Conversely, what CAN science tells us? Scientific models can be used to predict how matter and energy will act in the future, based upon known conditions and our observations on how it has acted in the past. Given your 'under ideal conditions' caveat, I would say science could give us 100% accurate information on the future behavior of the universe once we assemble a model of sufficient robustness.

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There are things within the realm of science which science cannot tell you. For example, in quantum physics there are things which are in principle unpredictable. It is impossible in principle to predict the time when one specific radioactive atom will decay. Slightly weaker are chaotic systems, where things are so hard to predict that science will never be able to predict them.

There are unfalsifiable statements. For example, someone claims that an infinitely powerful being created the earth 6,000 years ago and hid dinosaur bones that look to any scientist as if they were 200 million years old. That's a statement that cannot be proven false (except if scientists can prove that these bones are forgeries). So science cannot tell us if that statement is write or wrong.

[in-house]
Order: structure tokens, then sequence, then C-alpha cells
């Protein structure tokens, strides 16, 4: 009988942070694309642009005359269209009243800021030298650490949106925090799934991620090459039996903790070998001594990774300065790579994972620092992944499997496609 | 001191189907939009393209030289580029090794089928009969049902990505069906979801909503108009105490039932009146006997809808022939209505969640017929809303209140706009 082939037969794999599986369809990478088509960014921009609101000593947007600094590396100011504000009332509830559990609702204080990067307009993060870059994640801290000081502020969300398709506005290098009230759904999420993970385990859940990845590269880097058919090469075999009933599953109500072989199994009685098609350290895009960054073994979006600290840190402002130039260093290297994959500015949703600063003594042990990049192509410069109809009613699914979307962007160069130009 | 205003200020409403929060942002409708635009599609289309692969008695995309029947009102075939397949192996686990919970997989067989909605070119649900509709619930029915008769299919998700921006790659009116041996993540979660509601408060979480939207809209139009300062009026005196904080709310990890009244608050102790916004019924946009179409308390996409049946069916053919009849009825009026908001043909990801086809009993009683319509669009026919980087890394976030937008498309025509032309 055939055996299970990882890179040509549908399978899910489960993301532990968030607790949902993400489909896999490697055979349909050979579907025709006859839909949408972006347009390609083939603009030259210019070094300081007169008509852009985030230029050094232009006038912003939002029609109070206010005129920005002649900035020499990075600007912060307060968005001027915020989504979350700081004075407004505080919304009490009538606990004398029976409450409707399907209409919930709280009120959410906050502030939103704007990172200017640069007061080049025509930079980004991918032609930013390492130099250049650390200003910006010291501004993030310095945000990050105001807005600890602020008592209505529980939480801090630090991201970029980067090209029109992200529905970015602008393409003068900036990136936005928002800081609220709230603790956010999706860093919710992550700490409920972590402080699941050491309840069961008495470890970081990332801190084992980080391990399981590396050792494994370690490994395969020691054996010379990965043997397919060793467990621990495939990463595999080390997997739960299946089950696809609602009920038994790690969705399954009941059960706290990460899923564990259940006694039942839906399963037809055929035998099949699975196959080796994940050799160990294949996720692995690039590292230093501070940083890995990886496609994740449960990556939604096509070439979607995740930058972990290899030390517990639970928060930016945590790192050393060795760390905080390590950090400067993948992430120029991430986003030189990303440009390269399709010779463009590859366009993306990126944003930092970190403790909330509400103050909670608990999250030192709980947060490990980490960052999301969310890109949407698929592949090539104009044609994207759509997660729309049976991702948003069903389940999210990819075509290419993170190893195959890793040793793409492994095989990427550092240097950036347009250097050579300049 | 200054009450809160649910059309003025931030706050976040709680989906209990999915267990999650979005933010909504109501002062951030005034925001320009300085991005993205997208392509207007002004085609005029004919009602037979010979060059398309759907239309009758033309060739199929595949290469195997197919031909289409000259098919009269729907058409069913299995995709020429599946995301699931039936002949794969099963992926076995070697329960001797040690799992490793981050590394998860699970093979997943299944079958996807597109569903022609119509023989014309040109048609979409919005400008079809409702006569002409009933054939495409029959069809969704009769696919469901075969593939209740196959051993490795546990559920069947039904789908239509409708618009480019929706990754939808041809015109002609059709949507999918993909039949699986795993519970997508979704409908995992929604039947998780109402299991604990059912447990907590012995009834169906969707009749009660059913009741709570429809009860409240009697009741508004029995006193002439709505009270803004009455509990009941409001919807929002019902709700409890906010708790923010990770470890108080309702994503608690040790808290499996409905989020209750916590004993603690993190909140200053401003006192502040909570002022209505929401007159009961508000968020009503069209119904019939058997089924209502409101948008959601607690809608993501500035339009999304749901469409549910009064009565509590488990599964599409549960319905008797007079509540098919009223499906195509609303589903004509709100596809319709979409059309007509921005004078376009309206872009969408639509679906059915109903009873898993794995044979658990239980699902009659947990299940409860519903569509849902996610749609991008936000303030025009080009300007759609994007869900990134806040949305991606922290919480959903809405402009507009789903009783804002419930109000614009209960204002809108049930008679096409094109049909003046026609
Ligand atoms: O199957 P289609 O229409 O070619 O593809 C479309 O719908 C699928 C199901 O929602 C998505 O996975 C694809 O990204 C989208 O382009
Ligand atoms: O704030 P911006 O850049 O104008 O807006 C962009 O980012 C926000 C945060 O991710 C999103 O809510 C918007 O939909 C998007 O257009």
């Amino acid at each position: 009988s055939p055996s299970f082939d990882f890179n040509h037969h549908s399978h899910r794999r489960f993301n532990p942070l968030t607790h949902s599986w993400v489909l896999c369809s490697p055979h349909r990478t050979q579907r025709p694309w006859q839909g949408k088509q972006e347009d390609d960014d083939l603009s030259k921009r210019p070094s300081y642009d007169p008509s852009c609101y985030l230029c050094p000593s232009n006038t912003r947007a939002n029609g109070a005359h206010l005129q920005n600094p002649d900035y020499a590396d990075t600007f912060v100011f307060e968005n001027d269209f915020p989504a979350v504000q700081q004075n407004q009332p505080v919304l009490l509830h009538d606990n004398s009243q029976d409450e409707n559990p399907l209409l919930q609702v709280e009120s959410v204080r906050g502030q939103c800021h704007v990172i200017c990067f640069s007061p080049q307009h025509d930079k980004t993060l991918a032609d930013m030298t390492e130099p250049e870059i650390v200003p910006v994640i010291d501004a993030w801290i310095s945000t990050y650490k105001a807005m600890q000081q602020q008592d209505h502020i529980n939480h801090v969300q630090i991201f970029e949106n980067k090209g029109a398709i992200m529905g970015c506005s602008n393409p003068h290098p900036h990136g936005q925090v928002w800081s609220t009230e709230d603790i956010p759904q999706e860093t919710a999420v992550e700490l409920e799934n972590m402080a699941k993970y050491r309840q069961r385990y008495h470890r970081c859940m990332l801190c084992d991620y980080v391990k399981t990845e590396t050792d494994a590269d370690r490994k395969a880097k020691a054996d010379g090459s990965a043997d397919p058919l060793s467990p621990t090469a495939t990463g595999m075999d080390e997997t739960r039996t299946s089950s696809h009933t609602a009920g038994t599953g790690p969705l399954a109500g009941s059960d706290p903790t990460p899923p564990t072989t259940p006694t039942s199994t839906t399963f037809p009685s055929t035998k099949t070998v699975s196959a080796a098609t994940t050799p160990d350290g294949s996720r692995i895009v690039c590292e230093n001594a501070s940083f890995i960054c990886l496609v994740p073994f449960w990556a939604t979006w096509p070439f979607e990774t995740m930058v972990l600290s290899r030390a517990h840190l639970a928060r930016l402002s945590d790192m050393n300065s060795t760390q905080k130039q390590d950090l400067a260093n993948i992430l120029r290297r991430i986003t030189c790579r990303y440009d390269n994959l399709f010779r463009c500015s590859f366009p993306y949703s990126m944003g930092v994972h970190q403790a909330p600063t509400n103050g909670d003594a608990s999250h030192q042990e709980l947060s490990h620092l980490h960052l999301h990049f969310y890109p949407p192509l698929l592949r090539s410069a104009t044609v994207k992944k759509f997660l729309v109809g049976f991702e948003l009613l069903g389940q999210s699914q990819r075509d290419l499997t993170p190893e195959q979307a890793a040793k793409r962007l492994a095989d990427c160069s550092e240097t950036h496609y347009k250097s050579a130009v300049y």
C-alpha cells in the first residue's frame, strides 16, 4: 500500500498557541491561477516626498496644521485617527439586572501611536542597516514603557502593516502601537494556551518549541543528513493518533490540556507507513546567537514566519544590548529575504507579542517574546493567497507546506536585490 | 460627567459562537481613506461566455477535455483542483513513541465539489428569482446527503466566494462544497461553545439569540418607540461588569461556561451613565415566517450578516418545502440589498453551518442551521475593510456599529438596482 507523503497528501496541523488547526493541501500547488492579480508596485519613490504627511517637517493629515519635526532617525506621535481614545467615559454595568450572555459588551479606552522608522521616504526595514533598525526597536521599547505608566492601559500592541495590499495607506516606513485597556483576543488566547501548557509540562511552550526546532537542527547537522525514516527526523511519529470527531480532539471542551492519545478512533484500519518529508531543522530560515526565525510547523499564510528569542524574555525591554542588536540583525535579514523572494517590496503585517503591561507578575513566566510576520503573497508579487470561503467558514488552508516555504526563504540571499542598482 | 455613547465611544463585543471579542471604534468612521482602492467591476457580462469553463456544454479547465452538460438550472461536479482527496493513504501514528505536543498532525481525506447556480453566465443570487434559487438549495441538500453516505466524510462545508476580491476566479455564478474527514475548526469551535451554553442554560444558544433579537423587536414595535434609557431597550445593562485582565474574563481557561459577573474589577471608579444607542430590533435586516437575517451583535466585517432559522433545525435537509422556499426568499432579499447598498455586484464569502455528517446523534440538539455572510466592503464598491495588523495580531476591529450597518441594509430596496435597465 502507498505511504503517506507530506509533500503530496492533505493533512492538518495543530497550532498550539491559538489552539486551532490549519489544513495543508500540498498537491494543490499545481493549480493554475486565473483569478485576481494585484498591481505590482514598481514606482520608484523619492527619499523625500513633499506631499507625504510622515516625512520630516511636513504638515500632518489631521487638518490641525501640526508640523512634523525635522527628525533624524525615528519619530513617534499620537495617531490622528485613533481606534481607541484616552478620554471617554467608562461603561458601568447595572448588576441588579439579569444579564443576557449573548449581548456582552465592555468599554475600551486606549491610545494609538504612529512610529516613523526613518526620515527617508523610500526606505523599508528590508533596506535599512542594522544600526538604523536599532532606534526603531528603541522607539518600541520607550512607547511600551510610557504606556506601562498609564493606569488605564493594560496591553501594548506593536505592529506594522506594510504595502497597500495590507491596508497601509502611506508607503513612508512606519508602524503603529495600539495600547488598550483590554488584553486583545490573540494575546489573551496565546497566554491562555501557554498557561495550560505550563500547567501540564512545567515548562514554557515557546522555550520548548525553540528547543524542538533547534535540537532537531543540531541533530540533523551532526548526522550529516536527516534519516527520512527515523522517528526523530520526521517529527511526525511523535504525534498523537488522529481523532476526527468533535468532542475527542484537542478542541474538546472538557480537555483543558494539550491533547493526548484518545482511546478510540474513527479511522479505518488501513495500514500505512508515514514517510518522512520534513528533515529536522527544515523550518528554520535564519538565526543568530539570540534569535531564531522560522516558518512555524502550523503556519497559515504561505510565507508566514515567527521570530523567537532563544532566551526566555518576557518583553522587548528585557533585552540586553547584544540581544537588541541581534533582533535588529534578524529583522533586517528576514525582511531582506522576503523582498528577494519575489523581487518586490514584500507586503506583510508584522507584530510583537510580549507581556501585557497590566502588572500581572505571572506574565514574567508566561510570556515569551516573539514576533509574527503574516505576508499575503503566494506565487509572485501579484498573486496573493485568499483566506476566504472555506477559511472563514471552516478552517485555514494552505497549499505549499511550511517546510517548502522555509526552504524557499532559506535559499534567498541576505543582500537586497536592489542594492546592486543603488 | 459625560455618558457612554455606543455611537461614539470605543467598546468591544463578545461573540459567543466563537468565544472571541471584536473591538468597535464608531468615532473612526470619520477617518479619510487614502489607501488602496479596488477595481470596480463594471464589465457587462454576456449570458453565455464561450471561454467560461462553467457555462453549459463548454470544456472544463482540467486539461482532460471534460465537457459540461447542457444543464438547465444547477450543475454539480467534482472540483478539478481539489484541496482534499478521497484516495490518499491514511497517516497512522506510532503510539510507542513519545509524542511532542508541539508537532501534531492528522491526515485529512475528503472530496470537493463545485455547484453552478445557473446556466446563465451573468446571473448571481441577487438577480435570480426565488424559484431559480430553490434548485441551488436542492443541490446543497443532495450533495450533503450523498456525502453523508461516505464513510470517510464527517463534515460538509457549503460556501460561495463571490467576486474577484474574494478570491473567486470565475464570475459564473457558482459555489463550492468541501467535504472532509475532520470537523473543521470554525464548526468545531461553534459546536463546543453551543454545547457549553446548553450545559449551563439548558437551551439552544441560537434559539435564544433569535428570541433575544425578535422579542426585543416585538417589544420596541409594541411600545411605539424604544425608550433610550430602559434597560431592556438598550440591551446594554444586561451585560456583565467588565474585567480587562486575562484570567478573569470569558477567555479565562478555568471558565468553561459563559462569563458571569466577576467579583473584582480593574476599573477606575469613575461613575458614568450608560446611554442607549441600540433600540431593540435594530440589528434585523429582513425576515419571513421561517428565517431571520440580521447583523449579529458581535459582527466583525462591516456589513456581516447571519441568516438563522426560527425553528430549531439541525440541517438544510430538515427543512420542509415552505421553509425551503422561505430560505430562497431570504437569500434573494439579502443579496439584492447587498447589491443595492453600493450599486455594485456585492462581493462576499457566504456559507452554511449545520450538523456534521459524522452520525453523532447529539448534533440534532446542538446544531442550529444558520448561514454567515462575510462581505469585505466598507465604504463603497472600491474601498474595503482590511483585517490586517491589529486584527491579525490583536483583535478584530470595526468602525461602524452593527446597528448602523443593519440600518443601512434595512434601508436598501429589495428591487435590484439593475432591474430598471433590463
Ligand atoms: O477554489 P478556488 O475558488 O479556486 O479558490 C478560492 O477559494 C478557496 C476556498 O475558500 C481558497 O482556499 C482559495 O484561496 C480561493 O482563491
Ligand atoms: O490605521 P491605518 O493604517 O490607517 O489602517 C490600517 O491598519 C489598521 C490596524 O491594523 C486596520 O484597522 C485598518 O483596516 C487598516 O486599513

And there are plenty of questions which are just outside the realm of science. For example anything related to ethics, what is right and what is wrong (questions about mental states can in principle be answered by psychology).

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I suppose science can give you an approximation to how the world functions, but it cannot tell you the fundamental nature of the world.